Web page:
Ethan Arpi

’Globalization Comes Full Circle’ – Business Week

newIn this week’s cover story, Emerging Giants, Business Week explores the phenomenon of ?innovation blowback.? For those of you not familiar with the term?like me only 15 minutes ago?innovation blowback refers to businesses from the developing world that expand into overseas markets and go head-to-head with established multi-national corporations. From what I can tell, the term was coined this year by John Seeley Brown and John Hagel in The McKinsey Quarterly. (To see Nextbillion’s review of their article, Innovation Blowback: Disruptive management practices from Asia, click here.)

So how is it possible that companies from the developing world out compete multi-nationals that have long dominated the market? The answer, it seems, is that companies that succeed in places where it is trickier to do business are more adaptable and, consequently, more likely to thrive in the hyper competitive global marketplace. ?Hardscrabble origins,? Business Week writes, ?can be a vital source of strength. These companies have learned to make money by developing reliable, easy-to-use goods and services at very low prices.?In countries like Brazil, China, Egypt, India, and Mexico, where millions of citizens live on $2 a day, eking out a profit is not an easy proposition. In the cellular phone business, for example, providers have to charge just pennies for their services. And yet even in such a harsh business climate, the cellular industry is booming. As Business Week reports, ?Egyptian cellular operator Orascom boasts margins of 49%; Mahindra’s [India] pretax profit rose 81% last year.? The world’s largest cellular provider is no longer in the developed world; it’s Mexico’s America Mov?l, which enjoys more than 100 million subscribers.

In its quarterly report, which first used the expression ?innovation blowback,? McKinsey warns corporations in the developed world that complacency can quickly translate into obscurity. In fact, the consulting firm goes so far as to argue that western businesses will only survive by going on the offensive and taking their products to the developing world. ?They can acquire the capabilities they will soon need at home only if they face the intense competitive pressures of serving the mass market in emerging economies,? the authors note.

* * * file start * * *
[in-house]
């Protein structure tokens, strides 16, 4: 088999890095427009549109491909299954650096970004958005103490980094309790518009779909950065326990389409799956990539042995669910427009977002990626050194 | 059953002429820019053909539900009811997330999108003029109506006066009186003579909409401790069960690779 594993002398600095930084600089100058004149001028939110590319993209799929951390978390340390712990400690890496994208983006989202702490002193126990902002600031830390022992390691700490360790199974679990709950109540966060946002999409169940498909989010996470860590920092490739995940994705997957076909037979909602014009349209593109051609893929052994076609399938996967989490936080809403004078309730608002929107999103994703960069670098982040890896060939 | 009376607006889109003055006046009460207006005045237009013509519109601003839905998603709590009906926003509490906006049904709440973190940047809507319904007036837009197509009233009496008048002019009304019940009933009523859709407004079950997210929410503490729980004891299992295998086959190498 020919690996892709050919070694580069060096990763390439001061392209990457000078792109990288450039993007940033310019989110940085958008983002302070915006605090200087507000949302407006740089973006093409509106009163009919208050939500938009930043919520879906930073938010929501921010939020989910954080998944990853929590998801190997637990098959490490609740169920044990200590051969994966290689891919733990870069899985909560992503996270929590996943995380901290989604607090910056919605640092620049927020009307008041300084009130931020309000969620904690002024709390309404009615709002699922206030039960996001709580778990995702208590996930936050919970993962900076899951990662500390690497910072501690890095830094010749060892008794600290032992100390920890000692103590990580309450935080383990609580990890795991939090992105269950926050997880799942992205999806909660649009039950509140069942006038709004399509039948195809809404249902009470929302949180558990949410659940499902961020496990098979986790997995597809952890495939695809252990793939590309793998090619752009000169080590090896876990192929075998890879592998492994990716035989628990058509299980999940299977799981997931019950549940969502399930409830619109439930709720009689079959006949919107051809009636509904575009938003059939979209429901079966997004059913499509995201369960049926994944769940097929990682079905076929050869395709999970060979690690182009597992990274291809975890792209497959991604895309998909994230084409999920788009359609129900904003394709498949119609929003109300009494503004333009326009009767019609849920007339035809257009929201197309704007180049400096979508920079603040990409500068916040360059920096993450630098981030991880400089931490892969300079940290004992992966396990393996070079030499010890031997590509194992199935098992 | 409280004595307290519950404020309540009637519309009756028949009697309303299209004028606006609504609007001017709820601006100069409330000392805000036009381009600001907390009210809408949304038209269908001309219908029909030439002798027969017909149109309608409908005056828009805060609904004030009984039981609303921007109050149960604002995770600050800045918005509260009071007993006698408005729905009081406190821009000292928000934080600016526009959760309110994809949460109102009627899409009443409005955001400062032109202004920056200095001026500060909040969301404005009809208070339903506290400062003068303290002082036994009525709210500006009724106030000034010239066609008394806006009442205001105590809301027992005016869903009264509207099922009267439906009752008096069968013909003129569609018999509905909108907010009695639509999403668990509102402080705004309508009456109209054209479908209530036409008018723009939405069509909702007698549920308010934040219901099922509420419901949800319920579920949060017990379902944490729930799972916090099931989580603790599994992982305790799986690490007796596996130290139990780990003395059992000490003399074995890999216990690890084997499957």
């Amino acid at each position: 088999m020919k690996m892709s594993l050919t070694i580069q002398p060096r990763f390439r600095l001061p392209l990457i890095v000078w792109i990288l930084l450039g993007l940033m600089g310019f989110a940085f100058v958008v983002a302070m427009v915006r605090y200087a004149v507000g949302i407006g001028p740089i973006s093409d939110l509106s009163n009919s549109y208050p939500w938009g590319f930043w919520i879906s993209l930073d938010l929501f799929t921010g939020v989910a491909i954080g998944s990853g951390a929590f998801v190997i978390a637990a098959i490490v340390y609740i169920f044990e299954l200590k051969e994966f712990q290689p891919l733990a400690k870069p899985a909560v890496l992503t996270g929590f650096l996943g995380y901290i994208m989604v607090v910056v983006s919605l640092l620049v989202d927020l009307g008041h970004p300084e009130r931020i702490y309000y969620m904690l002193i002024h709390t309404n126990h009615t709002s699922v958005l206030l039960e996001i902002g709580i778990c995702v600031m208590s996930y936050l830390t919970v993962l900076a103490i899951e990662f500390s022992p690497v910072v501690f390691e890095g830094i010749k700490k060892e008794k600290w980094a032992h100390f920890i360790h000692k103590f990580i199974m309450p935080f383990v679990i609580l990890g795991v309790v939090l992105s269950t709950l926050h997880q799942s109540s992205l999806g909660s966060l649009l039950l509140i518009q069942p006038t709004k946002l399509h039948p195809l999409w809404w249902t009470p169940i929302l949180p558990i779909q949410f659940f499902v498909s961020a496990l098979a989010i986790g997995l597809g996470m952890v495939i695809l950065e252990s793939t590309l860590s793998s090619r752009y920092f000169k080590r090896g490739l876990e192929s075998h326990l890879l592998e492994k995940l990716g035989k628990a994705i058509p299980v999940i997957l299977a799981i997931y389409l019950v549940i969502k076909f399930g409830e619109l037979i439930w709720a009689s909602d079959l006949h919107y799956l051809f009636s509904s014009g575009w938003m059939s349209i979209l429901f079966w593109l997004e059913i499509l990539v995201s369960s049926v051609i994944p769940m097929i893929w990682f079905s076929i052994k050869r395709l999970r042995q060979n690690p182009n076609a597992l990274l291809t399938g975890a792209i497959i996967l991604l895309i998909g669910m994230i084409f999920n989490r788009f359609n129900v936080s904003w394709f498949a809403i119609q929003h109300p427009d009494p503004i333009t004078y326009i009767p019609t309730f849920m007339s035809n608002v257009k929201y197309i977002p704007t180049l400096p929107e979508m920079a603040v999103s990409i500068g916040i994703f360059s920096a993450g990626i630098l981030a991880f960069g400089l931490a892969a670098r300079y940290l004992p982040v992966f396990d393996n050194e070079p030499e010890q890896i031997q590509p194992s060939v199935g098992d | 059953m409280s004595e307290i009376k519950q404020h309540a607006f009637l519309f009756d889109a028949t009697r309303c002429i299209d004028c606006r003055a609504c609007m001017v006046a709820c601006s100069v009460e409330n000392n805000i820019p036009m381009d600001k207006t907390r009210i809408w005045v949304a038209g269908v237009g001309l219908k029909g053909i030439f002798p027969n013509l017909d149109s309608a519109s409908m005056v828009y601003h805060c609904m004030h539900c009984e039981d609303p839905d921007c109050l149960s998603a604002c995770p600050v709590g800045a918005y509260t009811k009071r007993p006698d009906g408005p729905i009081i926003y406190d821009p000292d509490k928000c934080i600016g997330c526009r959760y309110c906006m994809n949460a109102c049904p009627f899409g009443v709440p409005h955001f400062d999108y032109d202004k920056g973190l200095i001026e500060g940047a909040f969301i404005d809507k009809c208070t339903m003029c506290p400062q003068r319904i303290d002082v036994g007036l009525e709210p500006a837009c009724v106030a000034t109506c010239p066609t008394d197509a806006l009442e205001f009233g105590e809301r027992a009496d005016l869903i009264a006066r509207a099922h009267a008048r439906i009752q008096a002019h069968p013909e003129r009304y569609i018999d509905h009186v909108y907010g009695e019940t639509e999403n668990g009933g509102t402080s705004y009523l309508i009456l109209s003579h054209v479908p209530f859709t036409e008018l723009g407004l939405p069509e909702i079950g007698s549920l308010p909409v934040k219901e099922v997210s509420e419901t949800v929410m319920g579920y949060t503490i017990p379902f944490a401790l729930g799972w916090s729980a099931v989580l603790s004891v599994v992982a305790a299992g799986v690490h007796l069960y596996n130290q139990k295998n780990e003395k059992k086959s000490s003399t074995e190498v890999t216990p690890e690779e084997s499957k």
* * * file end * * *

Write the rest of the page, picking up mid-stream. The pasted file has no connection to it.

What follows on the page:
This is good advice for businesses looking to hold onto the reigns of power?after all, McKinsey is a consulting firm. But I?m also inclined to think that if businesses follow McKinsey’s advice, we might actually see substantial benefits flow to the BOP. Here’s why: As corporations begin focusing their attention on the mass markets in emerging economies, low-income consumers, who have long been ignored by the business community, will finally have a chance to buy products tailored specifically to their needs. Increased competition in emerging economies will also drive down prices and improve the quality of goods and services.

I suspect that once businesses discover the potential in emerging economies, they will lose interest in the high end niche markets of developed economies. Samsung, the Korean electronics manufacturer, has suffered a considerable set back because it turned its back on low-income consumers in the developing world. As Business Week reports, ?Samsung is missing-in-action in critical emerging markets such as India for the fast growing market in low-end handsets. Since the late ’90s, Samsung has tried to establish itself as a high-end player and ultra-cool brand by focusing on stylish, feature-packed products. The plan worked, but the company seems to have missed the big market shift to less expensive phones in recent years.?

It seems increasingly obvious to corporations that there is a fortune to be made at the bottom of the pyramid. But as Business Week suggests, many of these corporations are not from the developed world.

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Education
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academia, World Resources Institute